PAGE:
The 11 Most Remote Spots in New Mexico… Are They Safe to Visit?

The New Mexico state flag waving along with the national flag of the United States of America
© rarrarorro/iStock via Getty Images

Written by Joanne Paiva

Published: January 14, 2024

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The Land of Enchantment, New Mexico’s nickname, became the 47th state in the union in 1912 and is 121,590 mi2. As a result, it is the fifth largest state in America. New Mexico is celebrated for its unique attractions, art, culture, and landscapes. Continue reading to discover the 11 most remote spots in New Mexico and how to safely get there.

Karl G. Jansky Very Large Array (VLA)

The Karl G. Jansky Very Large Array (VLA) is a radio astronomy observatory located on the Plains of San Agustin in New Mexico.

Astronomers the world over listen to the universe!

©Sarmiento Photography/

This remote location 50 miles west of Socorro is perfect for astronomers who chose the Plains of San Austin for their array of radio dishes used for satellite tracking, weather and atmospheric studies, and other scientific monitoring. Far from major cities, indeed radio interference is not a problem. Desert conditions are ideal as humidity is problematic in radio astronomy because water molecules distort and give off radio waves. Built between 1973 and 1980 it is the world’s most powerful radio telescope. For instance, each antenna, there are 28, has an 82-foot dish and each dish has eight receivers. As a result, astronomers the world over listen to the universe! Visitors are welcome.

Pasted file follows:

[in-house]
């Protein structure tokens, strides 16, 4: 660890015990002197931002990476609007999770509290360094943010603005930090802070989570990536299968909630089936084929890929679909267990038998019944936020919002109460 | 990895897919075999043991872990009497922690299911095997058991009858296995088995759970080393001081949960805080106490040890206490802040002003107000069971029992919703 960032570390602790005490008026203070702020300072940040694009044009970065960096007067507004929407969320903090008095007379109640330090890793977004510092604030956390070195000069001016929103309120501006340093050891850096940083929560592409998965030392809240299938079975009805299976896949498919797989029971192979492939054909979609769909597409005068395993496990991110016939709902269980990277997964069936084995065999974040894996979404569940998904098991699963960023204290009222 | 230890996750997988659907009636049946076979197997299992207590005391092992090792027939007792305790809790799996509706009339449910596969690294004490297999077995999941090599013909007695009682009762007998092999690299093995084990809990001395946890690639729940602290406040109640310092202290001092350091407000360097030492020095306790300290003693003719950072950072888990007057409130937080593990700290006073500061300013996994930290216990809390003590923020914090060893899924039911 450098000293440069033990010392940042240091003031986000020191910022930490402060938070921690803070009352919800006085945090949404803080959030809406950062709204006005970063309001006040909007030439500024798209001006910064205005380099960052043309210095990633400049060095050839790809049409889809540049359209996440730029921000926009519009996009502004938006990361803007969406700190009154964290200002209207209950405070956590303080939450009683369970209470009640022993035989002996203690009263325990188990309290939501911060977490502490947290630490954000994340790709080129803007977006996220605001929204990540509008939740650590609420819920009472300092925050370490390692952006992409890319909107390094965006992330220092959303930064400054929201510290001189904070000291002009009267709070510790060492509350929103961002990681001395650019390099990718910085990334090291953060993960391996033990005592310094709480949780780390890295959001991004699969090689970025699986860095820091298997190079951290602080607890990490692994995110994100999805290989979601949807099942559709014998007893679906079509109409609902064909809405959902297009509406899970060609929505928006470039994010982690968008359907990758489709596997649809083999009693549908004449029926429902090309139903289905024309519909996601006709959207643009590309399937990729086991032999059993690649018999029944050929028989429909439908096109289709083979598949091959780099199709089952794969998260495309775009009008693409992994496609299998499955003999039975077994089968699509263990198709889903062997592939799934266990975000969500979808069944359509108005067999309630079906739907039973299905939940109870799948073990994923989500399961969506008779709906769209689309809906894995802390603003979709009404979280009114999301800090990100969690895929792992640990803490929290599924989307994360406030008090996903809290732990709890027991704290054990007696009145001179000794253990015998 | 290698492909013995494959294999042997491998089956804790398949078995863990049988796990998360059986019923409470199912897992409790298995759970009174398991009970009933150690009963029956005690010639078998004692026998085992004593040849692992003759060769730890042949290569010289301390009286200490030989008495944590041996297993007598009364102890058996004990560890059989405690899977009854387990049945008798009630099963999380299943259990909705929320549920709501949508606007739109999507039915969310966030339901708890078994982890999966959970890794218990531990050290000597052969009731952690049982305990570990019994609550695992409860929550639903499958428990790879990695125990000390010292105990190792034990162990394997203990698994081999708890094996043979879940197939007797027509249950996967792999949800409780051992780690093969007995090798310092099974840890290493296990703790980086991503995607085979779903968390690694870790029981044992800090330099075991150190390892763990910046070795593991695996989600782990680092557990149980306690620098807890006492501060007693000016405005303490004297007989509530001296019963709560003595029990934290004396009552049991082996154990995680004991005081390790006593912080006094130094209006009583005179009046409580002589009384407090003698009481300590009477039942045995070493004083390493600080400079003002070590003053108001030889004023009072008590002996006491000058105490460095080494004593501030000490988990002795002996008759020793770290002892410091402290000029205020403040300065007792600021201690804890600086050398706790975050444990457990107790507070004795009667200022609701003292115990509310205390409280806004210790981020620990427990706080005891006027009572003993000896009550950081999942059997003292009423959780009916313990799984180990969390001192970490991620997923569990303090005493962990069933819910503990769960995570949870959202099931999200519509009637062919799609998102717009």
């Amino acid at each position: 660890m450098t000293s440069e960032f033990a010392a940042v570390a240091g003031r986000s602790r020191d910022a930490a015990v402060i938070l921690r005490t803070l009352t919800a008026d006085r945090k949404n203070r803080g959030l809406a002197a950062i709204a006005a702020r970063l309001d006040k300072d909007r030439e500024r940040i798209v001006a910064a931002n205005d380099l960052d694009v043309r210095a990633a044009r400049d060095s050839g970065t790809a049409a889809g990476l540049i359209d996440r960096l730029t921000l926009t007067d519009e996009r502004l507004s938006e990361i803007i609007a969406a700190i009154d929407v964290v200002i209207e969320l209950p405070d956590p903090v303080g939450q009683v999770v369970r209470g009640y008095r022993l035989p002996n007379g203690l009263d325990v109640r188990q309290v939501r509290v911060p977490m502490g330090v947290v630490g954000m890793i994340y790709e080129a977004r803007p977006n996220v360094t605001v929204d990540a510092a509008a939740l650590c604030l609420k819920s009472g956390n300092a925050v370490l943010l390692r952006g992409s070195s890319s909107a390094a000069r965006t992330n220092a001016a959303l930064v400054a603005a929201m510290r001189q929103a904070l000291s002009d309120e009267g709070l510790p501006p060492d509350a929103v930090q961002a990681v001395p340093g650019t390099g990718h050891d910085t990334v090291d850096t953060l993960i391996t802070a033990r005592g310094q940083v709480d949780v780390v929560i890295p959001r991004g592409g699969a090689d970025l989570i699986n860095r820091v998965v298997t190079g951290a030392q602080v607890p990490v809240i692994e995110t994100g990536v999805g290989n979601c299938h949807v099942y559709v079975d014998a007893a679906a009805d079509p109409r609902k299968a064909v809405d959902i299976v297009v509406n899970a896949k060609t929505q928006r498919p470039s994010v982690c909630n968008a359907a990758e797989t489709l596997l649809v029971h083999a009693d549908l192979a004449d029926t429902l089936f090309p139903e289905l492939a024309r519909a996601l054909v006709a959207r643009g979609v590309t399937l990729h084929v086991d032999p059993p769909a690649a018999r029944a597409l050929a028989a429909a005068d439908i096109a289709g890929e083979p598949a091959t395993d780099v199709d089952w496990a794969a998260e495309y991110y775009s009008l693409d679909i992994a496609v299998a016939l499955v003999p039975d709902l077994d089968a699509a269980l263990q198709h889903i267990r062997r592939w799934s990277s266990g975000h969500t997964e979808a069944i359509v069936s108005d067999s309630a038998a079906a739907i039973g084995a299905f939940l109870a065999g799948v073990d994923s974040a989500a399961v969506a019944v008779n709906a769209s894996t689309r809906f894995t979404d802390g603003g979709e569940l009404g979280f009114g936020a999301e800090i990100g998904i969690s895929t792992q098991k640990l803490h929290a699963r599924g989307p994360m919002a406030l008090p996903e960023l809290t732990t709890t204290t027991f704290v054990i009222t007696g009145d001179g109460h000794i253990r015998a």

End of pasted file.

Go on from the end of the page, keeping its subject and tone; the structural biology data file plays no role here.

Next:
The Navajo call it “Tsé Bit’ a’í”, or rock with wings.

©Bowie Snodgrass, CC BY 2.0, via Wikimedia Commons - Original / License

This 1,400-foot towering rock formation 7,178 feet above sea level is fifteen miles southwest of the town of Shiprock in remote northwestern New Mexico. The Navajo refer to it as “Tsé Bit’ a’í”, or rock with wings. Shiprock comes from its resemblance to a 19th-century clipper ship. Legend has it that a great bird brought the Navajo people from the north to this place. However, hiking, climbing, or driving on the road to this seldom-seen internal volcanic structure is not permitted. And this sacred place is viewed only from the highway.

Sitting Bull Falls

Lincoln National Forest - Sitting Bull Falls Recreation Area. New Mexico, USA

A 250-million-year-old inland sea once existed here.


This oasis in the desert is a series of 150-foot spring-fed waterfalls that end in a large pool. Caves exist behind the falls, however they require a guided tour. Located 42 miles west of Carlsbad in the Lincoln National Forest this park is at an elevation of 5,000 feet above sea level with 16 miles of hiking trails. Indeed the area around the falls dates back to the Permian period, the remnants of a reef system called the Capitan Great Barrier Reef. Here is where a 250-million-year-old inland sea once existed. In addition, wildlife is abundant here and includes snakes, coyotes, wolves, mountain lions, desert mice, prairie dogs, rabbits, and many birds.

Sugarite Canyon State Park

Scenic view overlooking Sugarite Canyon state park New Mexico

Part of the Dry Cimarron Scenic Byway, this area is flanked by old lava flows, cone-shaped volcanoes, mesas, and cliffs.

©M.J. Howard/